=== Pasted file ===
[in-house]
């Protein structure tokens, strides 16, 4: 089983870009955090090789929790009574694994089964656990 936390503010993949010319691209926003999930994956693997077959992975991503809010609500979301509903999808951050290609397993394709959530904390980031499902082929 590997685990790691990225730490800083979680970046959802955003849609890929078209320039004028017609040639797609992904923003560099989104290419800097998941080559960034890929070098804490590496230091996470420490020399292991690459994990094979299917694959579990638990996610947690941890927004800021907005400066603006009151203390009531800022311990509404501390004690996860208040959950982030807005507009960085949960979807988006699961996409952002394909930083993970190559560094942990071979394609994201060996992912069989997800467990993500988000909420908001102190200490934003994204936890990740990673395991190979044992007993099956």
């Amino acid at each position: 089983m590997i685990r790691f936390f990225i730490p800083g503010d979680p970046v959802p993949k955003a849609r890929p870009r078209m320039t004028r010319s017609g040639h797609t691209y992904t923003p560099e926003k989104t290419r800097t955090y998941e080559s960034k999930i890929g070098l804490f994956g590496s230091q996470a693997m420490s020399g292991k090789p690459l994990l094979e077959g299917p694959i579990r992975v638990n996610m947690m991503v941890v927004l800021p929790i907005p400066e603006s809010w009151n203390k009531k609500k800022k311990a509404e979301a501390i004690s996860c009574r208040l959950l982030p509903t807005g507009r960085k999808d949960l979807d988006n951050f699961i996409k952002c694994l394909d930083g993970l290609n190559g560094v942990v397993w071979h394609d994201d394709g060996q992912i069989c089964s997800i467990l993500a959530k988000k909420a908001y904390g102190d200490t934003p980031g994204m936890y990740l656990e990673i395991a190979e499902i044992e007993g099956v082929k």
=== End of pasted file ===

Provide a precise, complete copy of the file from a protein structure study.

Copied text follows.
[in-house]
């Protein structure tokens, strides 16, 4: 089983870009955090090789929790009574694994089964656990 936390503010993949010319691209926003999930994956693997077959992975991503809010609500979301509903999808951050290609397993394709959530904390980031499902082929 590997685990790691990225730490800083979680970046959802955003849609890929078209320039004028017609040639797609992904923003560099989104290419800097998941080559960034890929070098804490590496230091996470420490020399292991690459994990094979299917694959579990638990996610947690941890927004800021907005400066603006009151203390009531800022311990509404501390004690996860208040959950982030807005507009960085949960979807988006699961996409952002394909930083993970190559560094942990071979394609994201060996992912069989997800467990993500988000909420908001102190200490934003994204936890990740990673395991190979044992007993099956």
């Amino acid at each position: 089983m590997i685990r790691f936390f990225i730490p800083g503010d979680p970046v959802p993949k955003a849609r890929p870009r078209m320039t004028r010319s017609g040639h797609t691209y992904t923003p560099e926003k989104t290419r800097t955090y998941e080559s960034k999930i890929g070098l804490f994956g590496s230091q996470a693997m420490s020399g292991k090789p690459l994990l094979e077959g299917p694959i579990r992975v638990n996610m947690m991503v941890v927004l800021p929790i907005p400066e603006s809010w009151n203390k009531k609500k800022k311990a509404e979301a501390i004690s996860c009574r208040l959950l982030p509903t807005g507009r960085k999808d949960l979807d988006n951050f699961i996409k952002c694994l394909d930083g993970l290609n190559g560094v942990v397993w071979h394609d994201d394709g060996q992912i069989c089964s997800i467990l993500a959530k988000k909420a908001y904390g102190d200490t934003p980031g994204m936890y990740l656990e990673i395991a190979e499902i044992e007993g099956v082929k």